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Hidden Florida Beach Spots You Have to See on Your Next Vacation

Hidden Florida Beach Spots You Have to See on Your Next Vacation

While Florida’s coastline offers numerous popular touristy destinations, only by going off the beaten path do guests find some unique treasure spots. Little known state parks and small communities readily welcome visitors. Get away for a day, a week or longer at one of these scenic locations.

Anna Maria Island, Florida

This gorgeous destination remains void of excessive development. The island spans seven miles in length and lies off the eastern coast of Florida. Guests arriving on the island find approximately 60 percent of open beach property. While some come for the day, others prefer renting a condominium or home, which costs anywhere from $500.00 to $1000.00 for an entire week. Friends, couples and families visit Anna Maria Island to fish, kayak and snorkel in the amazingly clear waters. A free trolley offers transportation throughout the island. Venture to one of the three small communities, enjoy exploring the boutique shops and dine at the local restaurants. Two bridges connect the island with Florida, which lies around one hour from Tampa or St. Petersburg.

Cayo Costa Island

The island is also a state park and lies off the southwestern coast, approximately 12 miles west of Cape Coral. Traveling to the island requires a charter boat, private boat or the ferry service. The Tropic Star ferry stops at Pine Island before sailing on. Cayo Costa has bike rental facilities and a small gift shop but visitors should acquire food, water and other items before departure. The destination also offers primitive campsites. The island offers white sandy beaches bordering clear waters where dolphins and manatees frolic. Inland, rich vegetation covers the land and harbors tropical birds and small reptiles.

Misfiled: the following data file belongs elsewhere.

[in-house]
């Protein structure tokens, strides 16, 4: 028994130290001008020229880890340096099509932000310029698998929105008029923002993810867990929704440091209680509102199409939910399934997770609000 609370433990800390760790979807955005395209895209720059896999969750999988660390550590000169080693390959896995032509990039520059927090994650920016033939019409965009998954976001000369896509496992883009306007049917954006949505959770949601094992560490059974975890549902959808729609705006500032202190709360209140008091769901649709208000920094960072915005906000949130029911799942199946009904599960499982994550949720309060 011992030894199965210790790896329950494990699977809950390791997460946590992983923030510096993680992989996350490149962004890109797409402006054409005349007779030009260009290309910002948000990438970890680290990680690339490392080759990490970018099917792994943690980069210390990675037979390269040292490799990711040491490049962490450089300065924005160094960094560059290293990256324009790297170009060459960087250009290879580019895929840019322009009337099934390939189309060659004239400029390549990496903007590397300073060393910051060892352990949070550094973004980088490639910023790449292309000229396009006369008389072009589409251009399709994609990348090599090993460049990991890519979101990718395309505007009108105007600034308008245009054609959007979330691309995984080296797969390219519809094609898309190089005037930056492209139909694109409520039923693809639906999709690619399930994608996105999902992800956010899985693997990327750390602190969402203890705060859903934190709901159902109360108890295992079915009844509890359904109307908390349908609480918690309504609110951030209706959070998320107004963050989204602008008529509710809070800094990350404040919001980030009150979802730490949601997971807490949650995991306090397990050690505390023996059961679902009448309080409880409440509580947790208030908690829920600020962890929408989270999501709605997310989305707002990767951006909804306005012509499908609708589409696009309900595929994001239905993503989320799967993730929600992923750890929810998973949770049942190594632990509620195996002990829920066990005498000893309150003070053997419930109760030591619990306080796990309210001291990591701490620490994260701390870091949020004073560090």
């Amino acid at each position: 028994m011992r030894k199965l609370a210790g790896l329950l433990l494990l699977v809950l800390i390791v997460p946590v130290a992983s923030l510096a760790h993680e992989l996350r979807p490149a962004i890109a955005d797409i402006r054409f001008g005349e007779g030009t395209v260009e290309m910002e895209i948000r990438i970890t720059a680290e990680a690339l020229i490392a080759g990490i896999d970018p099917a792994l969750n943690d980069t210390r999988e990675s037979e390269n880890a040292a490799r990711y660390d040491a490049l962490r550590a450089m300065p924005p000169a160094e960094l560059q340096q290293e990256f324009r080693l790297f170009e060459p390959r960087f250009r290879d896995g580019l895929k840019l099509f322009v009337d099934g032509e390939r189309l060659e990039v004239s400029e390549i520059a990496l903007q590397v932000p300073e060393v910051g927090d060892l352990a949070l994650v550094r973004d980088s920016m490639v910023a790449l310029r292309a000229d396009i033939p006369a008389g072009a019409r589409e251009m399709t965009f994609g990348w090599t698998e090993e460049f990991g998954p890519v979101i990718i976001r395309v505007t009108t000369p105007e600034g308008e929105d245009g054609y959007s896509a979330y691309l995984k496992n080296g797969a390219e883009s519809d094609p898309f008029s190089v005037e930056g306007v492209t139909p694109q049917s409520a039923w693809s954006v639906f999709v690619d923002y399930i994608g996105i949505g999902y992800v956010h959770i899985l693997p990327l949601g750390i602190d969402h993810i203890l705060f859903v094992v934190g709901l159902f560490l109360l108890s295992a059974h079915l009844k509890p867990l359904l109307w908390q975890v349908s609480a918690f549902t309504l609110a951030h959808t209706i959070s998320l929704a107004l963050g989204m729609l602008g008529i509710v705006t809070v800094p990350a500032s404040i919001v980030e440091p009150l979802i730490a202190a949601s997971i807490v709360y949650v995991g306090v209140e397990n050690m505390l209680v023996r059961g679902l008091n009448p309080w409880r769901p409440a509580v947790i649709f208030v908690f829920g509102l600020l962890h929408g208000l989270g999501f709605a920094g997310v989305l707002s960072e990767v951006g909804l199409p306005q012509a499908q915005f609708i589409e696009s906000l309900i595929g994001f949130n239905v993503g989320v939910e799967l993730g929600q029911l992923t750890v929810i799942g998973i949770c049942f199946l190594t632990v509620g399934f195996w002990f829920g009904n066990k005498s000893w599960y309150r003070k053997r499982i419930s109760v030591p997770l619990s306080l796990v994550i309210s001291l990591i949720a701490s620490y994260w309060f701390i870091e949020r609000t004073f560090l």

New Smyrna Beach

The historic community of New Smyrna Beach lies 18 miles past Dayton when going south on I-95. Though not a tourist hotspot, the town offers any amenity imaginable and suits all budgets. Here family and friends find 13 miles of white sandy beaches for enjoying any number of activities. National Geographic gave the location a world class rating for surfing and wave riders love the area. Stroll along the quiet beach, relax in the sun or go canoeing, kayaking or paddle boarding. Besides the open sea, there are many estuaries ripe for exploration. Rent a boat or join a charter and spend the day fishing. Established in the early 1600s, the community also features at least 30 historical sites.

Bahia Honda Island

Also a state park, the island lies 37 miles from Key West in the lower Florida Keys. Accessible by vehicle, take the Florida Turnpike to the end, which turns into U.S. Highway 1. Just follow the road down to the island. The tropical paradise includes striking white, powder soft beaches and clear turquoise waters along with sand dunes, mangroves and hammock trees. The location attracts guests of all ages who spend the day fishing, kayaking, snorkeling or swimming. Marine life viewing is guaranteed, as tropical fish and rays frequent the waters. The island also serves as home to the rare Miami Blue Butterfly. A three and a half mile hard road spans the island and provides the perfect opportunity for hikes or bike riding. Visitors may bring provisions but a concession store offers beverages, snacks and gifts. Bahia Honda also offers camping at rustic tent sites or in local cabins.

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